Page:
Travel claims in the spotlight in Australia
The General Insurance Code of Practice Governance Committee in Australia is considering an inquiry into travel insurance due to a rising number of declined claims
In its annual report, the Committee said that travel claims received by Code subscribers were down by six per cent last year from the previous 12 months, totalling 294,218. However, the number of travel claims denied rose by 20 per cent to 34,657.
“The data on travel insurance in recent years, in particular the rising number of declined claims, has revealed this to be an area of concern,” the report states.
The most common reason cited for declining a travel claim is ‘no cover’, which the Committee says is ‘ambiguous’, according to a report by Insurance News in Australia. Other common reasons for denied claims include policy excess, pre-existing medical conditions or items left unattended.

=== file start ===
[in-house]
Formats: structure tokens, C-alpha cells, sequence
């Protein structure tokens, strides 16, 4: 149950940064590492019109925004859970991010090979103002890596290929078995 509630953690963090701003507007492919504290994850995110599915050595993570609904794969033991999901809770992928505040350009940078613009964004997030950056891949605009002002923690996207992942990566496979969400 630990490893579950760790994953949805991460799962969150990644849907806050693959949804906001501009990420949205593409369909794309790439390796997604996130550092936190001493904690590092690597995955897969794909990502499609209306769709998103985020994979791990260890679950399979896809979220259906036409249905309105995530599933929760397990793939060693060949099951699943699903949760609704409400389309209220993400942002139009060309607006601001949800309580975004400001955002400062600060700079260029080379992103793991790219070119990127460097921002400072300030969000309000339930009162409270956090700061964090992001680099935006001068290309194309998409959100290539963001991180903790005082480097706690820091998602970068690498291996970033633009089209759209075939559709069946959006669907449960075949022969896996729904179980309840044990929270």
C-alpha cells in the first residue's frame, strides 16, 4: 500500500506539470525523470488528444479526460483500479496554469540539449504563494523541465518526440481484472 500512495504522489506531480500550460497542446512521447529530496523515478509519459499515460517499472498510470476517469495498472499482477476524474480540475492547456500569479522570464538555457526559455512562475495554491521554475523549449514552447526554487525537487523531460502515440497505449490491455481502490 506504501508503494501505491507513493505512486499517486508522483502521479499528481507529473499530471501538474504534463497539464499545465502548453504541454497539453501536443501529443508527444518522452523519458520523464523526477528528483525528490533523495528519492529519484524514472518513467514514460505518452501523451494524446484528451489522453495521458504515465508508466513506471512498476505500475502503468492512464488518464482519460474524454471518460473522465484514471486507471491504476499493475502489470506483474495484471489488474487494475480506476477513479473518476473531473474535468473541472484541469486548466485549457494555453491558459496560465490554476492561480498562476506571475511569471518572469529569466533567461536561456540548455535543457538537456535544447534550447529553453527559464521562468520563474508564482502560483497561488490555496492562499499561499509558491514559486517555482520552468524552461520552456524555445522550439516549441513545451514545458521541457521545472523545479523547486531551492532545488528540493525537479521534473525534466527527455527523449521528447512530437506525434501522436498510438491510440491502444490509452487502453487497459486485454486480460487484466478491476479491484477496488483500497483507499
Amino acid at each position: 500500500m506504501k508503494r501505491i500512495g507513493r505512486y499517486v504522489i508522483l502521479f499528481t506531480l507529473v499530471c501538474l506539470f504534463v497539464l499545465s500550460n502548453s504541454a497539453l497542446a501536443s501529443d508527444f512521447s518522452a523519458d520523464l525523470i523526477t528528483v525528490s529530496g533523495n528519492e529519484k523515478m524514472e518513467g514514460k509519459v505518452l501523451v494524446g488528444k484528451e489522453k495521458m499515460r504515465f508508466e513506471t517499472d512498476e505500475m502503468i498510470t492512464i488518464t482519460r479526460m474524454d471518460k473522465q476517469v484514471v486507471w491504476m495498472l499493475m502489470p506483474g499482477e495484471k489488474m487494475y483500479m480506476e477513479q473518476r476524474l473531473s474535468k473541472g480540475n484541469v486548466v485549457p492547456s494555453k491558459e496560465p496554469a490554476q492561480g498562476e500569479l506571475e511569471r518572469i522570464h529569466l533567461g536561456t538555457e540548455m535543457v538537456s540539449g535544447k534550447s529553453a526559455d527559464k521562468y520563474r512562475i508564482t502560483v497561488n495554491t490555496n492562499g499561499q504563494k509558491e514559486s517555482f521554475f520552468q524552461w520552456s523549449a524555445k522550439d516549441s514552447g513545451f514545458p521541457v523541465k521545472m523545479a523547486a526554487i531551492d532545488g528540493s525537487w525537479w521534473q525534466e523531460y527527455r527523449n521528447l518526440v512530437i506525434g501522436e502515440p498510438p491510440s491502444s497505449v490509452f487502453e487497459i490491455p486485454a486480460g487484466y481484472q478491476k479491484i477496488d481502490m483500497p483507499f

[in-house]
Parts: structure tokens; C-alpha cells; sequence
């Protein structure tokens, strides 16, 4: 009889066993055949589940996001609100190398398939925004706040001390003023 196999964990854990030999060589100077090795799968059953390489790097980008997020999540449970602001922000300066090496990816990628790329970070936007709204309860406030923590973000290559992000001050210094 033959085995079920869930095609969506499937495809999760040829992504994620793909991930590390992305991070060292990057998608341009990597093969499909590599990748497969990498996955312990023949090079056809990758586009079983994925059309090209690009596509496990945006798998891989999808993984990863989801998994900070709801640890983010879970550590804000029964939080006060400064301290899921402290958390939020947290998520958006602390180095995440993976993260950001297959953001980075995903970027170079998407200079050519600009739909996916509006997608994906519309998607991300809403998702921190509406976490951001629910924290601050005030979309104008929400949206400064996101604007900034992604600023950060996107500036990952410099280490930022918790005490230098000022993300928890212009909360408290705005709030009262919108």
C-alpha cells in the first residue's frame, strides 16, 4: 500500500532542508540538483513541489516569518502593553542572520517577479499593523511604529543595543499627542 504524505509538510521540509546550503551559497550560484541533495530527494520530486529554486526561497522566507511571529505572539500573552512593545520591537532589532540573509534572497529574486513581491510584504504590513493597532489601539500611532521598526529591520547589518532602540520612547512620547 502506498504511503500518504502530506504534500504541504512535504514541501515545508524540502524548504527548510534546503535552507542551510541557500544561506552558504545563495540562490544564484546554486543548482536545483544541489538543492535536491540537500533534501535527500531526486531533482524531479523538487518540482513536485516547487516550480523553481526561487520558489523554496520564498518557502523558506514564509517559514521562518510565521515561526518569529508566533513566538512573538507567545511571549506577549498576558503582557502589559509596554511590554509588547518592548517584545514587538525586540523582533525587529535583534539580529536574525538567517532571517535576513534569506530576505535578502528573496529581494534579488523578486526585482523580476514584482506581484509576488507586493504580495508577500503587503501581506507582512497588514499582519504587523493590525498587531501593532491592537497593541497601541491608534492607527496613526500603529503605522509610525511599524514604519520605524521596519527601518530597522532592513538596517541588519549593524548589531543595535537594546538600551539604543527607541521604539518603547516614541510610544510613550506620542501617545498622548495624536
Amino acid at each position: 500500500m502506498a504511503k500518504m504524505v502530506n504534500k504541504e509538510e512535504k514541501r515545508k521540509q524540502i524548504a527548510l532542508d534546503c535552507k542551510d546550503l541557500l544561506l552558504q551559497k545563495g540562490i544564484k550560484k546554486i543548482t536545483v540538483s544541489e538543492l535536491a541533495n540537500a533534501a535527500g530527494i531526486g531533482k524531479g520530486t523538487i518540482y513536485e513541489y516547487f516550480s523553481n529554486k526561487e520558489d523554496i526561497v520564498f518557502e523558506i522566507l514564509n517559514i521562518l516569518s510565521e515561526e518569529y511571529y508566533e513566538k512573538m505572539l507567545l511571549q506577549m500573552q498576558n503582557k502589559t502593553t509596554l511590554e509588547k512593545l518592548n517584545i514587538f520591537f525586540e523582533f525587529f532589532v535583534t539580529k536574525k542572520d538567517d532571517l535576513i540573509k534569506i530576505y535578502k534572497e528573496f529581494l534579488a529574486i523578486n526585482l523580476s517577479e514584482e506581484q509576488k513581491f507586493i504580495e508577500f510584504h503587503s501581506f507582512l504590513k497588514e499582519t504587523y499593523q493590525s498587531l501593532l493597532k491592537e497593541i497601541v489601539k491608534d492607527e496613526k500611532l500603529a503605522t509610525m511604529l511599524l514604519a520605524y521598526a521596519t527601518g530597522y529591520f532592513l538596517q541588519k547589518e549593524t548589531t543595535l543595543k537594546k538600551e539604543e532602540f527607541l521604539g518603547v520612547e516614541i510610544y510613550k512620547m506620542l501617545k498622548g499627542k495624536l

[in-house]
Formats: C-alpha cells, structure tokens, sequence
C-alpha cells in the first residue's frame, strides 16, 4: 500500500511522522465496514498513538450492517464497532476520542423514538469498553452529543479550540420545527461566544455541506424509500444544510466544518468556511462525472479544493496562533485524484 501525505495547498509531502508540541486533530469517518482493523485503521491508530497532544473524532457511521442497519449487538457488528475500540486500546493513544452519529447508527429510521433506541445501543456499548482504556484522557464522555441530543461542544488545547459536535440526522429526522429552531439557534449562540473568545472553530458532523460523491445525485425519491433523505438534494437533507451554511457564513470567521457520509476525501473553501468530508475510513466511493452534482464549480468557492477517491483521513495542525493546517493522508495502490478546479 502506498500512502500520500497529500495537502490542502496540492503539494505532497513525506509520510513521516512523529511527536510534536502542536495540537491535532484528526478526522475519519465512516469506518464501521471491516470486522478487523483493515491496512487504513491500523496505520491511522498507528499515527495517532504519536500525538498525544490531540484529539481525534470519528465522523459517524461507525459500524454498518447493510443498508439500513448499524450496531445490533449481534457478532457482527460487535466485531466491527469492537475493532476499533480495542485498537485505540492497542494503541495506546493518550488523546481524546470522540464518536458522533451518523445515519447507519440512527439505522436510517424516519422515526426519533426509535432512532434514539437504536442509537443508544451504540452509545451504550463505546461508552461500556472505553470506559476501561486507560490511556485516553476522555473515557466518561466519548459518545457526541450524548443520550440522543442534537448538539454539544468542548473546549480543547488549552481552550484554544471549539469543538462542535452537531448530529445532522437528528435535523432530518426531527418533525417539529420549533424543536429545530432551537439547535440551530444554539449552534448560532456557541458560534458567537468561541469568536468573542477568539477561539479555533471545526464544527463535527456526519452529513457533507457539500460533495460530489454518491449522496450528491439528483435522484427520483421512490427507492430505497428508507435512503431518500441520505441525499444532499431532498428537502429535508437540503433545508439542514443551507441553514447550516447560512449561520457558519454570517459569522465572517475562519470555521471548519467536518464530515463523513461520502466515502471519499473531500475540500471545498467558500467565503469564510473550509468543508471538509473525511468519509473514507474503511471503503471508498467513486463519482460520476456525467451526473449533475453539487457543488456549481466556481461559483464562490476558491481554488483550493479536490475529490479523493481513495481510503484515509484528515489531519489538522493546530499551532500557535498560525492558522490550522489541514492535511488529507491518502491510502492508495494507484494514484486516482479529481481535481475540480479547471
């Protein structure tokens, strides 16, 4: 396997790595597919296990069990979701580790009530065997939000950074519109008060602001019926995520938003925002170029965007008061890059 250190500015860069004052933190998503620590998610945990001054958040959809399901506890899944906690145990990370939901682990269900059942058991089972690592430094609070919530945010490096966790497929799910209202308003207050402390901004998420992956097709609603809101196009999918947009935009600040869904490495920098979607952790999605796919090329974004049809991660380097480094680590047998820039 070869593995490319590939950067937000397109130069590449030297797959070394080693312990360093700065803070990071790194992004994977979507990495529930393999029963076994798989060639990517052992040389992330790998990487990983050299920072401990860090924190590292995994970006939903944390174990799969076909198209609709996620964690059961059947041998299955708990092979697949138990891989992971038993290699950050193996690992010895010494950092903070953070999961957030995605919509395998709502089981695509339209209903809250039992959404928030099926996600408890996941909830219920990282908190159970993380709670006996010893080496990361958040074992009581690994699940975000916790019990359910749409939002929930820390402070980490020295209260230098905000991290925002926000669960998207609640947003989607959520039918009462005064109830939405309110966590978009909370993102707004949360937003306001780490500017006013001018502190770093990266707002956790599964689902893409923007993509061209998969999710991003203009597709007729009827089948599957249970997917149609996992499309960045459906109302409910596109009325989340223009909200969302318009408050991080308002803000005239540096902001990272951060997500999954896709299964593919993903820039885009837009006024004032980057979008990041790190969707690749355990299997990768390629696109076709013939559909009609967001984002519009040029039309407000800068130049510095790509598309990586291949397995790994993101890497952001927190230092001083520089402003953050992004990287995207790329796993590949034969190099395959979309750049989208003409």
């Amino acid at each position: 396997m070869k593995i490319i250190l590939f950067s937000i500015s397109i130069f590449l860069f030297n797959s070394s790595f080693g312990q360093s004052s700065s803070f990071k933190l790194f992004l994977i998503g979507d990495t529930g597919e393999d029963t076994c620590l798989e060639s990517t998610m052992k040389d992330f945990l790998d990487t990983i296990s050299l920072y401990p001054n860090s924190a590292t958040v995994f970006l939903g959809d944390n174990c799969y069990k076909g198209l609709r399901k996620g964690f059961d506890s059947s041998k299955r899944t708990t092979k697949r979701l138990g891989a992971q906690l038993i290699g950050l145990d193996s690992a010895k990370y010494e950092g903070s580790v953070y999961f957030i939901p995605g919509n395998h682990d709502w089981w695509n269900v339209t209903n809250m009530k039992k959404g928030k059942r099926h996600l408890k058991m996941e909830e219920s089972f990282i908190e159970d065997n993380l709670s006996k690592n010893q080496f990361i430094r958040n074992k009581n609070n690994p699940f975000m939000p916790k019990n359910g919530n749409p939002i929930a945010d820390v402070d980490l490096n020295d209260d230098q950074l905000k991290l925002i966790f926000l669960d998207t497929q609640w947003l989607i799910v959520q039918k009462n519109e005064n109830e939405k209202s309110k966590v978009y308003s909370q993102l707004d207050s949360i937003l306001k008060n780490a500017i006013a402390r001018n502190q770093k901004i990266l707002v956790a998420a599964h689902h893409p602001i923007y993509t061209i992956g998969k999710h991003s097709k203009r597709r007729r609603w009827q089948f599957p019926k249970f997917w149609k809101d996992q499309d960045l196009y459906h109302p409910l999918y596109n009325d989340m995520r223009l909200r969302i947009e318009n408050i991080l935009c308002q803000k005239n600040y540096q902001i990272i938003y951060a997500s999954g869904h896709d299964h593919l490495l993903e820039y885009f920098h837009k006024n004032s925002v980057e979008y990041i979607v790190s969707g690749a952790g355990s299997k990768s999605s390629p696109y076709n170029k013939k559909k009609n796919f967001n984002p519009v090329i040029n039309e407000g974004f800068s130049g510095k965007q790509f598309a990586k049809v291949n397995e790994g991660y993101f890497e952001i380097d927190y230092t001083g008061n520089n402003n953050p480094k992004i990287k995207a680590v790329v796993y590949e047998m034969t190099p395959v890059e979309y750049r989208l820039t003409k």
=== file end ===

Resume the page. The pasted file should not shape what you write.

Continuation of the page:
Consumers and small businesses reportedly escalated 3,450 travel complaints to stage two of internal processes last year, an increase of five per cent.
The Committee, however, is querying whether enough is being done to ensure consumers know that claim disputes can be escalated to the Australian Financial Complaints Authority (AFCA) if an insurer upholds a claim denial after internal reviews.
Last financial year, only around a half of complaints with unfavourable outcomes after stage two of internal complaints processes were taken to the AFCA.
“A critical element of this is using the outcomes of complaints from the AFCA to improve these employees’ (those responsible for complaint reviews) knowledge and understanding of products, claims processes, general insurance law and principles and applicable consumer protection laws,” said the Committee.